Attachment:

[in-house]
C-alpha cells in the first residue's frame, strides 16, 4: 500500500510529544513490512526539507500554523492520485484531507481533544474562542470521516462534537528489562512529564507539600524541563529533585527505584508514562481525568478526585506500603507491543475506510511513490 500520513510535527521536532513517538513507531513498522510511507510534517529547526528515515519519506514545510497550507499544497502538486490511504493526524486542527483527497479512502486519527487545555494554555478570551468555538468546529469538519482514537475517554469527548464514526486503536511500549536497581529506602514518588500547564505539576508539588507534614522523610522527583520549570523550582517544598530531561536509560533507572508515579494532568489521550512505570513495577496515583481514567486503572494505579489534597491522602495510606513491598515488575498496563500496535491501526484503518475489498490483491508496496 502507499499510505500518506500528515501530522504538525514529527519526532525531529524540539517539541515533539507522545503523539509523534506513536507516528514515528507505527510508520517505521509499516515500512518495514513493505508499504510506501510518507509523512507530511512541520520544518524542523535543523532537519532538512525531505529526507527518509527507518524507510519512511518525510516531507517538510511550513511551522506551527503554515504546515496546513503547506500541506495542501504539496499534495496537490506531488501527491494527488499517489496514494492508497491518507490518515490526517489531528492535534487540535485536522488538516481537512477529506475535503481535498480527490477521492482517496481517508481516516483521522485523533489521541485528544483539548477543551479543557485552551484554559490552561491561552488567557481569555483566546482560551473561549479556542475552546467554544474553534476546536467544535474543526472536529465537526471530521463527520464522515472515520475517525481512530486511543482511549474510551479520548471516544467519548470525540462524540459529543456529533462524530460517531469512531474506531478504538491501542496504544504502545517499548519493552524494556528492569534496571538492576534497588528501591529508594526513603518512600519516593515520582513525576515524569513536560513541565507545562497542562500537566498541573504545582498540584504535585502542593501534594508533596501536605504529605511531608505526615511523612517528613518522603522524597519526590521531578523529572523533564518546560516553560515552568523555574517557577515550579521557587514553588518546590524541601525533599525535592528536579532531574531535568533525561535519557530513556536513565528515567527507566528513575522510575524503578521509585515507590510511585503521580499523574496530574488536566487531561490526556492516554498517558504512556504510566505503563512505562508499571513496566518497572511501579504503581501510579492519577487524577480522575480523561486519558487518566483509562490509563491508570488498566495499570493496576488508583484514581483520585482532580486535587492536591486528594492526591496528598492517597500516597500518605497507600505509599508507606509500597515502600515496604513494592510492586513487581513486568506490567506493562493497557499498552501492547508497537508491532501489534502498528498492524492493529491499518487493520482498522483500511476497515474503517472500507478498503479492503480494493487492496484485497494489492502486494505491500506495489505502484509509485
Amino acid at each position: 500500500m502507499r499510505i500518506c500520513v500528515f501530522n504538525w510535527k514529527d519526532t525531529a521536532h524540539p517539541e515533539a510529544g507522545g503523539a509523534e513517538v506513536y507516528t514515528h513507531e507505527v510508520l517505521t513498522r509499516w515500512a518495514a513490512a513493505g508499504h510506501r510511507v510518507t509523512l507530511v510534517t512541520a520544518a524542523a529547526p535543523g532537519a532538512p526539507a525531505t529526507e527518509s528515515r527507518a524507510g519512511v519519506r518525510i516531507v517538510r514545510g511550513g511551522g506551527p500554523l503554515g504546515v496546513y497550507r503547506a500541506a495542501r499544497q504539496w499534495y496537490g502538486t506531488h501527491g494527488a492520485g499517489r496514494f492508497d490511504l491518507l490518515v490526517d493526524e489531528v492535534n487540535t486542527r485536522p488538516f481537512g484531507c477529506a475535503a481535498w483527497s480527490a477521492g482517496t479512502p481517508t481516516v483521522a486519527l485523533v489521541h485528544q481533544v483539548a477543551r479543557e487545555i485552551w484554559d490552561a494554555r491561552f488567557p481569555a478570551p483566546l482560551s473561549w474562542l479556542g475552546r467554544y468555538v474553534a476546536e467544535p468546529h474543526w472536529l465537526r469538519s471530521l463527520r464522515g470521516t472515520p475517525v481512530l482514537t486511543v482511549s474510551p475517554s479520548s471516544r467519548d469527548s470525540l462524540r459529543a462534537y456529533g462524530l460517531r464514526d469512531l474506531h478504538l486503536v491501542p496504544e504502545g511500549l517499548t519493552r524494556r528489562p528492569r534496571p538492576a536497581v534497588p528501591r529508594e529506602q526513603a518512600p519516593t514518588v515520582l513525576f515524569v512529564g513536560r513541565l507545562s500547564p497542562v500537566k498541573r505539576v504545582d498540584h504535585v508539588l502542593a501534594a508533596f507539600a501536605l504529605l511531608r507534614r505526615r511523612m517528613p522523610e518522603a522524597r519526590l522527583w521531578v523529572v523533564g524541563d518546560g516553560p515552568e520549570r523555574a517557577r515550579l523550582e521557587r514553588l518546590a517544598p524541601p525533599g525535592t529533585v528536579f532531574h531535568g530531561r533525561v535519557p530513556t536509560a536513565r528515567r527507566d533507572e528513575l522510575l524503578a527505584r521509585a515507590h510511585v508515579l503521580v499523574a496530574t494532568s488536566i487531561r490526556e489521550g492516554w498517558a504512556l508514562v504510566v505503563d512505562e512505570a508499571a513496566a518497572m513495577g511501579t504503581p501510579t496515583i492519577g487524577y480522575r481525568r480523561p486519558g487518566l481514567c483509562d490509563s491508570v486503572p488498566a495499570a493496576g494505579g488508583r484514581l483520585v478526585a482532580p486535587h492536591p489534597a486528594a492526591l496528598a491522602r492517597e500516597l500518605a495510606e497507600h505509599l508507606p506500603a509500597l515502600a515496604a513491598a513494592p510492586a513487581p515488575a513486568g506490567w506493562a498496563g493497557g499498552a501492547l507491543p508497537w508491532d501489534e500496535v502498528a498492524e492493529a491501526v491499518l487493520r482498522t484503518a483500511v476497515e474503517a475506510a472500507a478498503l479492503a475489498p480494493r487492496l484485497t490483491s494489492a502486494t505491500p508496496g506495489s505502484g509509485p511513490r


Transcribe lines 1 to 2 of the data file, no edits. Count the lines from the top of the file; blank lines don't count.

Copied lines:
[in-house]
C-alpha cells in the first residue's frame, strides 16, 4: 500500500510529544513490512526539507500554523492520485484531507481533544474562542470521516462534537528489562512529564507539600524541563529533585527505584508514562481525568478526585506500603507491543475506510511513490 500520513510535527521536532513517538513507531513498522510511507510534517529547526528515515519519506514545510497550507499544497502538486490511504493526524486542527483527497479512502486519527487545555494554555478570551468555538468546529469538519482514537475517554469527548464514526486503536511500549536497581529506602514518588500547564505539576508539588507534614522523610522527583520549570523550582517544598530531561536509560533507572508515579494532568489521550512505570513495577496515583481514567486503572494505579489534597491522602495510606513491598515488575498496563500496535491501526484503518475489498490483491508496496 502507499499510505500518506500528515501530522504538525514529527519526532525531529524540539517539541515533539507522545503523539509523534506513536507516528514515528507505527510508520517505521509499516515500512518495514513493505508499504510506501510518507509523512507530511512541520520544518524542523535543523532537519532538512525531505529526507527518509527507518524507510519512511518525510516531507517538510511550513511551522506551527503554515504546515496546513503547506500541506495542501504539496499534495496537490506531488501527491494527488499517489496514494492508497491518507490518515490526517489531528492535534487540535485536522488538516481537512477529506475535503481535498480527490477521492482517496481517508481516516483521522485523533489521541485528544483539548477543551479543557485552551484554559490552561491561552488567557481569555483566546482560551473561549479556542475552546467554544474553534476546536467544535474543526472536529465537526471530521463527520464522515472515520475517525481512530486511543482511549474510551479520548471516544467519548470525540462524540459529543456529533462524530460517531469512531474506531478504538491501542496504544504502545517499548519493552524494556528492569534496571538492576534497588528501591529508594526513603518512600519516593515520582513525576515524569513536560513541565507545562497542562500537566498541573504545582498540584504535585502542593501534594508533596501536605504529605511531608505526615511523612517528613518522603522524597519526590521531578523529572523533564518546560516553560515552568523555574517557577515550579521557587514553588518546590524541601525533599525535592528536579532531574531535568533525561535519557530513556536513565528515567527507566528513575522510575524503578521509585515507590510511585503521580499523574496530574488536566487531561490526556492516554498517558504512556504510566505503563512505562508499571513496566518497572511501579504503581501510579492519577487524577480522575480523561486519558487518566483509562490509563491508570488498566495499570493496576488508583484514581483520585482532580486535587492536591486528594492526591496528598492517597500516597500518605497507600505509599508507606509500597515502600515496604513494592510492586513487581513486568506490567506493562493497557499498552501492547508497537508491532501489534502498528498492524492493529491499518487493520482498522483500511476497515474503517472500507478498503479492503480494493487492496484485497494489492502486494505491500506495489505502484509509485